Week 11 of the 1972-1973 season started on Monday, November 20th, 1972 and ended on Sunday, November 26th, 1972. The highest-rated program was All in the Family on CBS with a 36.5/54 Nielsen rating/share. Here are the 10 lowest-rated programs:
|50||NBC Saturday Movie (How to Succeed in Business Without Really Trying)||NBC||14.7/26|
|52||Dick Van Dyke||CBS||14.6/21|
|56||Anna & King||CBS||12.6/19|
|57||Tuesday NBC Movie (West Side Story)||NBC||11.4/17|
|58||Alias Smith & Jones||ABC||10.8/17|
For the record, program titles are written exactly the way they were published in 1972.
“‘All in the Family’ Tops Ratings Again.” Los Angeles Times. 6 Dec. 1972: D24.
13 Replies to “Nielsen Bottom 10, November 20th-26th, 1972”
Suprising that Carol Burnett would be in the bottom 10. I have her book about the series, so I’m going to see if it was a rerun. Strange thing about Sandy Duncan: in 1971, she did a sitcom called “Funny Face” which was in the top 20, but it had to be suspended when she got a tumor that required eye surgery. Everyone always thinks she has a glass eye, but in fact she’s only blind in one eye. Anyway, CBS promised to give her another chance but moved her from Saturday at 8:30 after All In the Family to Sunday at 8:30 after MASH, Competing with ” The FBI” and the NBC Mystery Movie killed the show, but Duncan got to make a comeback when she replaced Valarie Harper on “The Hogan Family”.
Update on previous post: Carol Burnett had a first-run episode with Vincent Price and Ray Charles, but it still ranked in the bottom, Also, Sandy Duncan lost part of her sight because a brain tumor that turned out to be benign. Duncan is retired but still alive.
Update on the update: Duncan has not retired, she still performs in stage plays including “The Glass Menagerie”, “Driving Miss Daisy” and “Finding Neverland”.
I am surprised that the ratings for “The New Dick Van Dyke Show” were so low. Did they improve later in the season? It did return for another season after this. Could it be that CBS had signed a deal to air the series for a certain number of seasons no matter what the ratings were?
I don’t know about that, I’m guessing they gave producer Carl Reiner the benefit of the doubt. However, in an effort to save money the last season, the series moved from Arizona to Los Angeles. 3 seasons weren’t enough and as a result NDVD is rarely seen in reruns, not even streaming.
Thank you, Charles. I just answered my own question. I looked at the Wikipedia entry about this show, and it said CBS signed a three year contract. Because they could not cancel it after season two, they retooled the format in an effort to increase the ratings.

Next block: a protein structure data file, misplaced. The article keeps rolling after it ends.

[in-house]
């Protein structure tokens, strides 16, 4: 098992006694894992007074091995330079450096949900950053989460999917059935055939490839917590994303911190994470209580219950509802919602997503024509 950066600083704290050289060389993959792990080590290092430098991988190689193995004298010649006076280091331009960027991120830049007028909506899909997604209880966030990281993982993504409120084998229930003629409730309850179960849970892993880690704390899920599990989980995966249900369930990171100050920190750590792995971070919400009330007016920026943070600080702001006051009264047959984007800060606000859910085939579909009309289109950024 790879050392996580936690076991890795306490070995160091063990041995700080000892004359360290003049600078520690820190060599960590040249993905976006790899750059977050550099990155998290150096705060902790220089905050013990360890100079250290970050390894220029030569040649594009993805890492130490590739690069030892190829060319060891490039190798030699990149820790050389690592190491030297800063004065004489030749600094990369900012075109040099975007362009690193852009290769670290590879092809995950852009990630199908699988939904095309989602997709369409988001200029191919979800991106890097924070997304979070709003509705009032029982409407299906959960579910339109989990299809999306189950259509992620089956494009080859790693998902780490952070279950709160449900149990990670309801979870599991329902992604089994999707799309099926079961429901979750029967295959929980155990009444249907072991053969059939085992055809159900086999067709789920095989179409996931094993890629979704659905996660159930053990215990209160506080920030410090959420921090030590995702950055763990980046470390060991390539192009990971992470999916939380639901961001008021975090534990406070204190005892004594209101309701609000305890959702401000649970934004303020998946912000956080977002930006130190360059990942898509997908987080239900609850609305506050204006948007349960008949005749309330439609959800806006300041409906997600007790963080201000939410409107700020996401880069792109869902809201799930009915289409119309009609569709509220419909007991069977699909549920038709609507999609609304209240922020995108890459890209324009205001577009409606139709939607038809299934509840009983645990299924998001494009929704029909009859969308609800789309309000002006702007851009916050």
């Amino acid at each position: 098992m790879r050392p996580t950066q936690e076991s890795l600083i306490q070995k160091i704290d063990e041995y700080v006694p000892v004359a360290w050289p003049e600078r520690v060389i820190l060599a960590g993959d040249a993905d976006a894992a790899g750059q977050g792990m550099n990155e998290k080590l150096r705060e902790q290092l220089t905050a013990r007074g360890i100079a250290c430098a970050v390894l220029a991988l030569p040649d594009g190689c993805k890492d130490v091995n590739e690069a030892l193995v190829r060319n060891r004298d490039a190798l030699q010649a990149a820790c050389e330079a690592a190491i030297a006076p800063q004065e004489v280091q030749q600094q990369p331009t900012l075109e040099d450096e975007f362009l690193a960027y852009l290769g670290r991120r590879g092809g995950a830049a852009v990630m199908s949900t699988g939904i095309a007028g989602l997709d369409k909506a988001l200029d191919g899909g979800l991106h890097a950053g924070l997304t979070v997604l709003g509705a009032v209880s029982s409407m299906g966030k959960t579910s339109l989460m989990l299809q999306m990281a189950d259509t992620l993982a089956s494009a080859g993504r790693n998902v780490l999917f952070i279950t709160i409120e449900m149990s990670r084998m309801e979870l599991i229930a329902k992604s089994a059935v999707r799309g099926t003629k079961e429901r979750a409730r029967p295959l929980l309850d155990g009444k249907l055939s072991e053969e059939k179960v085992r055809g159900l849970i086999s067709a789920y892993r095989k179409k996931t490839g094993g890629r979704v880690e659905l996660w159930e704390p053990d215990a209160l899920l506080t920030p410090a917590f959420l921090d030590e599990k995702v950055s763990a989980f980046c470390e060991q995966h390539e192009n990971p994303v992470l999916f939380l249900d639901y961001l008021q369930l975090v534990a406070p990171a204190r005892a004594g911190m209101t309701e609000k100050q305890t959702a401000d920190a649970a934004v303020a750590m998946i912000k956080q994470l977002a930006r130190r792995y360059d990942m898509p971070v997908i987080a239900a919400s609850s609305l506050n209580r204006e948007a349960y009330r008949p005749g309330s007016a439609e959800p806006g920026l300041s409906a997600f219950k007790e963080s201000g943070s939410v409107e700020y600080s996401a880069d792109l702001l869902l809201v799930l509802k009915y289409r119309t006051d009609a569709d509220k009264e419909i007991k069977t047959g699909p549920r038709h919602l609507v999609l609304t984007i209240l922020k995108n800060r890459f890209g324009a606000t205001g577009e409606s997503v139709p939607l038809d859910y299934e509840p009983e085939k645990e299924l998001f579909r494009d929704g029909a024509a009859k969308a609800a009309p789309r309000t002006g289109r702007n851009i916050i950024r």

I just read that post and you’re right. Such a contract would never be written today unless the show was a proven success and NDVD was hardly a sure thing. If a performer wanted such a contract today, the network would have at least insisted on a buy-back clause. In this case, Van Dyke would have proably been paid for the third season, but no episodes would be shot. Freddy Silverman was running CBS in 1973, so he proably though he could save NDVD.
Wasn’t Carol Burnett briefly on Mondays in the fall of 1972?
That may have accounted for the very low ratings, since “NFL Monday Night Football” (then on ABC) had become a phenomenon in the ratings
I believe her show was moved to another night shortly afterwards and again became a hit.
The show started on Monday but switched to Wednesday in 1971. Its biggest numbers came when it moved to Saturday in 1973.
Anna and the King had the most bizzarre pedegree===SAMANTHA EGGAR continued her career bountifully with THE COLLECTOR and a host of other successful films/= but without a musical emphasis/ or distinct style.. it didnt catch the right mode//… Guest appearances held it through the basic run—- i dont recall it being taken off YoU tUBE a few years back….copywrites or otherwise…(..i dont even recall its original production studio … NOT desilu????? meh..)
The show was produced by Fox, the same studio that produced MASH which ran right after AATK. The king of course was Yul Brenner.
The New Dick Van Dyke Show ran on Saturday nights its first two seasons, and got fairly decent ratings. CBS moved it to Monday nights its third season and it got annihilated in the ratings by Monday Night Football. The same thing happened to Bill Cosby’s variety show.
1972-73 was an interesting scheduling year as it was the first time NBC programmed Sunday night without “Bonanza” in 11 years. CBS went with what ended up being a disastrous comedy night on Sundays (ending with the ill-fitting “Mannix”), but was able to salvage “MASH” the following year by moving it to Saturday. NBC developed the Sunday Mystery Movie and hit the jackpot with “Columbo,” “McCloud,” and “McMillan and Wife” all hits, which sunk CBS. While Carol Burnett was doing OK on Wednesday nights at 8, at mid-season, she was shuffled over to Saturdays at 10, where her show hit its true zenith in quality and ratings. Almost all of CBS’s moves mid-season were successful, and they received a completed unexpected bonus as “The Waltons” shocked all the networks by becoming a Top 20, and next season, a Top 5, hit.